Festuca ovina. Sheep Fescue is a perennial grass that forms dense tufts of greyish green, bristle-like leaves. It thrives in well drained, poor soil because it forms a symbiotic relationship with mycorrhizal fungi, through which it gathers moisture, minerals, and nutrients. These in turn become available to nearby plants, which has the effect of increasing the overall soil fertility and introducing other plant species. This grass is an important food plant to a number of moths and butterflies. It flowers from May to June, and it has no rhizomes, so each plant stays where it is planted.
For new turf, broadcast 4 - 5 lbs of seed per 1,000 square feet, or 160 - 200 lbs per acre.
Cloud Grass, a species of bentgrass, forms a diaphanous hazy mist in late summer when its delicate, tiny flowers spread out in all directions. It is useful to know some tips on how to grow cloud grass.
Exposure: Full sun to partial shade
Start seeds indoors 4-6 weeks before planting out. Or direct sow in early spring, when soil is cool and a light frost is still possible. It can also be planted in late autumn.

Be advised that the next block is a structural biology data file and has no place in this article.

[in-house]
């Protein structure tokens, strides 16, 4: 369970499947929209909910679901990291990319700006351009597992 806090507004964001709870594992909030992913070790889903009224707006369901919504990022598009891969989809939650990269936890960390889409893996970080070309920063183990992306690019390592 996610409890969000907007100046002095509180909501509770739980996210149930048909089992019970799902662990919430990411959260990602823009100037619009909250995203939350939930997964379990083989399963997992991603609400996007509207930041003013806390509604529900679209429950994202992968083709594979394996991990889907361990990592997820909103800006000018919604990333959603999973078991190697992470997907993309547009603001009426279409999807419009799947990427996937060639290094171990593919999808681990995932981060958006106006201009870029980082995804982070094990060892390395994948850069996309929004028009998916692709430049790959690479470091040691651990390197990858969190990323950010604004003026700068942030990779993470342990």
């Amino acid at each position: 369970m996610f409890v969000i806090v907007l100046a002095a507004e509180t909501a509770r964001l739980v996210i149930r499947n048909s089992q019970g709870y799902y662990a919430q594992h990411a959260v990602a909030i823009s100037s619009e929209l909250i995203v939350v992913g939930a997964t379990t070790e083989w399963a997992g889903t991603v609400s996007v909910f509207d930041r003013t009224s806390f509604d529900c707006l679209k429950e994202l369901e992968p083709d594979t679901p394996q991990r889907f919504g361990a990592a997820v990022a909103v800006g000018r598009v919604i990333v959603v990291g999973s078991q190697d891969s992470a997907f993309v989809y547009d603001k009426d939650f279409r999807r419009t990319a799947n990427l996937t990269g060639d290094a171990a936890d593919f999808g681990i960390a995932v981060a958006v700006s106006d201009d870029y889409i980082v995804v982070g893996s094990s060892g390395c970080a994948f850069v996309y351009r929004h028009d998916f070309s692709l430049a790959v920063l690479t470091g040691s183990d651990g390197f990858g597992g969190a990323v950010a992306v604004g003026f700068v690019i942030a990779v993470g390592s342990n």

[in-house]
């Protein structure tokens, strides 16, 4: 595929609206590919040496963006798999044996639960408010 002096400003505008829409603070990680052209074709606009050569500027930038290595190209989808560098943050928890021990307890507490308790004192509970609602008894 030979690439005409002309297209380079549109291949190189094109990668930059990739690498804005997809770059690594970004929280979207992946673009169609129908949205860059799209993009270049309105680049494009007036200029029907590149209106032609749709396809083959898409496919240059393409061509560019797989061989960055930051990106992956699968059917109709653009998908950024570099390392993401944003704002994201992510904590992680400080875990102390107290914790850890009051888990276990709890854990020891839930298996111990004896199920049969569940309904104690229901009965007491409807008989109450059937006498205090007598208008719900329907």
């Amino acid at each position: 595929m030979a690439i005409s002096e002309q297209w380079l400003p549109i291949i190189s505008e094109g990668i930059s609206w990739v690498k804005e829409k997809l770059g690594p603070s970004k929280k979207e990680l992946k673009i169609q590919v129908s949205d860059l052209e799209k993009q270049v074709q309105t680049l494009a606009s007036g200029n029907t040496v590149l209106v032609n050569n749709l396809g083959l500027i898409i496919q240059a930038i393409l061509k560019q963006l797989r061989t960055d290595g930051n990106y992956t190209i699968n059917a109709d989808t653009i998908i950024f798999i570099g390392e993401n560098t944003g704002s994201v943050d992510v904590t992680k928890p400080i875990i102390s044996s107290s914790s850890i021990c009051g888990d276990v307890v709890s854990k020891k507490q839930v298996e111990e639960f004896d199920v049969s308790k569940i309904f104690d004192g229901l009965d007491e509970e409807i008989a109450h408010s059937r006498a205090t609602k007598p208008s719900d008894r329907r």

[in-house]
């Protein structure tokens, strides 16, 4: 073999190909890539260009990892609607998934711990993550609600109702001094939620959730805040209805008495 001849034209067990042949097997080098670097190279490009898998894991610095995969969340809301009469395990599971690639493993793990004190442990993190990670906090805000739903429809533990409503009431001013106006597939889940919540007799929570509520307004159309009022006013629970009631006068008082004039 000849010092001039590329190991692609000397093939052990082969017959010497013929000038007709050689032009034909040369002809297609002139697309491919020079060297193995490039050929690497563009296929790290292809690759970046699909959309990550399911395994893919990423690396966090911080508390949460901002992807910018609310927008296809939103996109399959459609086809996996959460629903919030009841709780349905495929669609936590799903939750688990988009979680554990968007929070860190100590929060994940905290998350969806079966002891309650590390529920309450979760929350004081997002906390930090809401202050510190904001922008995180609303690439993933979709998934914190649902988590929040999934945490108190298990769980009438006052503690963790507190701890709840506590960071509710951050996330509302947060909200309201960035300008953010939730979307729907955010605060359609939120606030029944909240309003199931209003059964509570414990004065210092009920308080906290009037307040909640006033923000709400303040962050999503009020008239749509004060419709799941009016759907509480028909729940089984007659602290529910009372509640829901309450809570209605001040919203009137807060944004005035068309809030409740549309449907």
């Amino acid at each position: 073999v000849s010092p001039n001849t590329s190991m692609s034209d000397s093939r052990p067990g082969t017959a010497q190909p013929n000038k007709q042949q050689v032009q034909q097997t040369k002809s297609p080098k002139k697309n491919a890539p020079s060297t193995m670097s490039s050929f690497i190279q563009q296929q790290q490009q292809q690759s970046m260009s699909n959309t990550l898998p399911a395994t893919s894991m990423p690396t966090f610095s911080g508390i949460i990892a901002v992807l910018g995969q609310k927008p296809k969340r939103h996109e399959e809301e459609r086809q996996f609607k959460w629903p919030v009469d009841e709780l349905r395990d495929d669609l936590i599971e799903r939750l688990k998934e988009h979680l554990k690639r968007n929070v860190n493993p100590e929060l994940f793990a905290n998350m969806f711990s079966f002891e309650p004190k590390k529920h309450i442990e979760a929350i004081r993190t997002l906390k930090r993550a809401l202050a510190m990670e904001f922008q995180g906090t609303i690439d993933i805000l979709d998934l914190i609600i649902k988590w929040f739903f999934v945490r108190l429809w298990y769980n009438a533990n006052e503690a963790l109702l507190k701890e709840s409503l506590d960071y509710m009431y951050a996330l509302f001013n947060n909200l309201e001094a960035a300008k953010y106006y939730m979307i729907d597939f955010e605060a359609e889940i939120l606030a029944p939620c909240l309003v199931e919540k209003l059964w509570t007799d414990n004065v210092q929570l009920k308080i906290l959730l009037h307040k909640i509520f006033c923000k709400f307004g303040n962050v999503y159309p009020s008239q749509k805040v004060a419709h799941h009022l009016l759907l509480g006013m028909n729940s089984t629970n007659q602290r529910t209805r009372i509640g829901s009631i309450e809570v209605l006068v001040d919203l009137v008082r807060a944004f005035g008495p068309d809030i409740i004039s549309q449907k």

Just cover the small seeds. At a temperature of 10-12°C (50-55°F) seeds should germinate in 21 to 25 days.
Transplant after last frost into average, well drained soil. Space plants 15-20cm (6-8″) apart. Feed regularly and don’t let the soil become completely dry. Keep an eye on the flowering stage and cut the stems for drying before the seeds set in order to prevent self-sowing. The flower stems are spectacular when dried and will last for months. Cut them and hang them upside-down in a dark, airy place until fully dried.